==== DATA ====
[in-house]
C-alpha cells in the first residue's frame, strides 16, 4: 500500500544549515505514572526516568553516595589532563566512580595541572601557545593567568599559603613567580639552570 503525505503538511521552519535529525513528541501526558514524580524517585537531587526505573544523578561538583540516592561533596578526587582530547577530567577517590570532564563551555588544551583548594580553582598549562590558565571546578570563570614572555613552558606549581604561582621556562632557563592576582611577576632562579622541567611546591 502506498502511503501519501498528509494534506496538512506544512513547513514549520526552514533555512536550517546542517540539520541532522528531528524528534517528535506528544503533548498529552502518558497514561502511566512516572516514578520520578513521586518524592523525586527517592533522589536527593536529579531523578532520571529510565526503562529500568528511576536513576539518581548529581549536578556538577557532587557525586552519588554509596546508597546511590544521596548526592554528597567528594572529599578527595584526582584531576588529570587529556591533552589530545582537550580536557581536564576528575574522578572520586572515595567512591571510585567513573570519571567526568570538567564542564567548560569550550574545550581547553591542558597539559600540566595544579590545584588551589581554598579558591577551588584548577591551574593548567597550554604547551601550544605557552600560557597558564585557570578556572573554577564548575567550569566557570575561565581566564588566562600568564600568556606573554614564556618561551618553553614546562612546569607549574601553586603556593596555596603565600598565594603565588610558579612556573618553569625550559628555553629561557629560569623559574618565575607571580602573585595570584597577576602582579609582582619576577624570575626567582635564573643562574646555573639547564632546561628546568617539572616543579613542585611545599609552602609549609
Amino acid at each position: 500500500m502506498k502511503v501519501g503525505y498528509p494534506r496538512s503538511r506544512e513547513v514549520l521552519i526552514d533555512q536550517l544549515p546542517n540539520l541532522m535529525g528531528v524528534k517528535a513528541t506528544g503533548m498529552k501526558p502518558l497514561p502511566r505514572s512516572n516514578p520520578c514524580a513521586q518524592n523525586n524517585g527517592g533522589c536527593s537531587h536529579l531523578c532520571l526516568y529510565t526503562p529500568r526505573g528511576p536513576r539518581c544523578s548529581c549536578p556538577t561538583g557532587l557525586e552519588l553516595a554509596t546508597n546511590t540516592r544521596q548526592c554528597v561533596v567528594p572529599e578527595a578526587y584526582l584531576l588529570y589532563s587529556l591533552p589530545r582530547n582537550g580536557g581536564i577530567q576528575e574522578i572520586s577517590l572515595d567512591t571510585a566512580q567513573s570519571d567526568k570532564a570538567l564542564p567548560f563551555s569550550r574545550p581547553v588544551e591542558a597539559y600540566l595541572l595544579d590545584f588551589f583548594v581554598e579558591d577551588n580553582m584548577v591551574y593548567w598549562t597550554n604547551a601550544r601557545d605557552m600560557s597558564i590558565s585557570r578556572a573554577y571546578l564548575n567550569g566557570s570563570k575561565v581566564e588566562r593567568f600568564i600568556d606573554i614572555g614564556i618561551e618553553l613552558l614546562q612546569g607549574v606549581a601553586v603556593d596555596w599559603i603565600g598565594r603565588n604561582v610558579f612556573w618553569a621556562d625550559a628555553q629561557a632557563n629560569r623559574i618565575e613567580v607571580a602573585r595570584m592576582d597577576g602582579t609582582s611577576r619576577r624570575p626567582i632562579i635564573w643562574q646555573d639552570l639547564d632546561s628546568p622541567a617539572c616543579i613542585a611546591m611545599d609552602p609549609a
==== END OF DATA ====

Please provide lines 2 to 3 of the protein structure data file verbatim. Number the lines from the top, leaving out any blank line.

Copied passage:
C-alpha cells in the first residue's frame, strides 16, 4: 500500500544549515505514572526516568553516595589532563566512580595541572601557545593567568599559603613567580639552570 503525505503538511521552519535529525513528541501526558514524580524517585537531587526505573544523578561538583540516592561533596578526587582530547577530567577517590570532564563551555588544551583548594580553582598549562590558565571546578570563570614572555613552558606549581604561582621556562632557563592576582611577576632562579622541567611546591 502506498502511503501519501498528509494534506496538512506544512513547513514549520526552514533555512536550517546542517540539520541532522528531528524528534517528535506528544503533548498529552502518558497514561502511566512516572516514578520520578513521586518524592523525586527517592533522589536527593536529579531523578532520571529510565526503562529500568528511576536513576539518581548529581549536578556538577557532587557525586552519588554509596546508597546511590544521596548526592554528597567528594572529599578527595584526582584531576588529570587529556591533552589530545582537550580536557581536564576528575574522578572520586572515595567512591571510585567513573570519571567526568570538567564542564567548560569550550574545550581547553591542558597539559600540566595544579590545584588551589581554598579558591577551588584548577591551574593548567597550554604547551601550544605557552600560557597558564585557570578556572573554577564548575567550569566557570575561565581566564588566562600568564600568556606573554614564556618561551618553553614546562612546569607549574601553586603556593596555596603565600598565594603565588610558579612556573618553569625550559628555553629561557629560569623559574618565575607571580602573585595570584597577576602582579609582582619576577624570575626567582635564573643562574646555573639547564632546561628546568617539572616543579613542585611545599609552602609549609
Amino acid at each position: 500500500m502506498k502511503v501519501g503525505y498528509p494534506r496538512s503538511r506544512e513547513v514549520l521552519i526552514d533555512q536550517l544549515p546542517n540539520l541532522m535529525g528531528v524528534k517528535a513528541t506528544g503533548m498529552k501526558p502518558l497514561p502511566r505514572s512516572n516514578p520520578c514524580a513521586q518524592n523525586n524517585g527517592g533522589c536527593s537531587h536529579l531523578c532520571l526516568y529510565t526503562p529500568r526505573g528511576p536513576r539518581c544523578s548529581c549536578p556538577t561538583g557532587l557525586e552519588l553516595a554509596t546508597n546511590t540516592r544521596q548526592c554528597v561533596v567528594p572529599e578527595a578526587y584526582l584531576l588529570y589532563s587529556l591533552p589530545r582530547n582537550g580536557g581536564i577530567q576528575e574522578i572520586s577517590l572515595d567512591t571510585a566512580q567513573s570519571d567526568k570532564a570538567l564542564p567548560f563551555s569550550r574545550p581547553v588544551e591542558a597539559y600540566l595541572l595544579d590545584f588551589f583548594v581554598e579558591d577551588n580553582m584548577v591551574y593548567w598549562t597550554n604547551a601550544r601557545d605557552m600560557s597558564i590558565s585557570r578556572a573554577y571546578l564548575n567550569g566557570s570563570k575561565v581566564e588566562r593567568f600568564i600568556d606573554i614572555g614564556i618561551e618553553l613552558l614546562q612546569g607549574v606549581a601553586v603556593d596555596w599559603i603565600g598565594r603565588n604561582v610558579f612556573w618553569a621556562d625550559a628555553q629561557a632557563n629560569r623559574i618565575e613567580v607571580a602573585r595570584m592576582d597577576g602582579t609582582s611577576r619576577r624570575p626567582i632562579i635564573w643562574q646555573d639552570l639547564d632546561s628546568p622541567a617539572c616543579i613542585a611546591m611545599d609552602p609549609a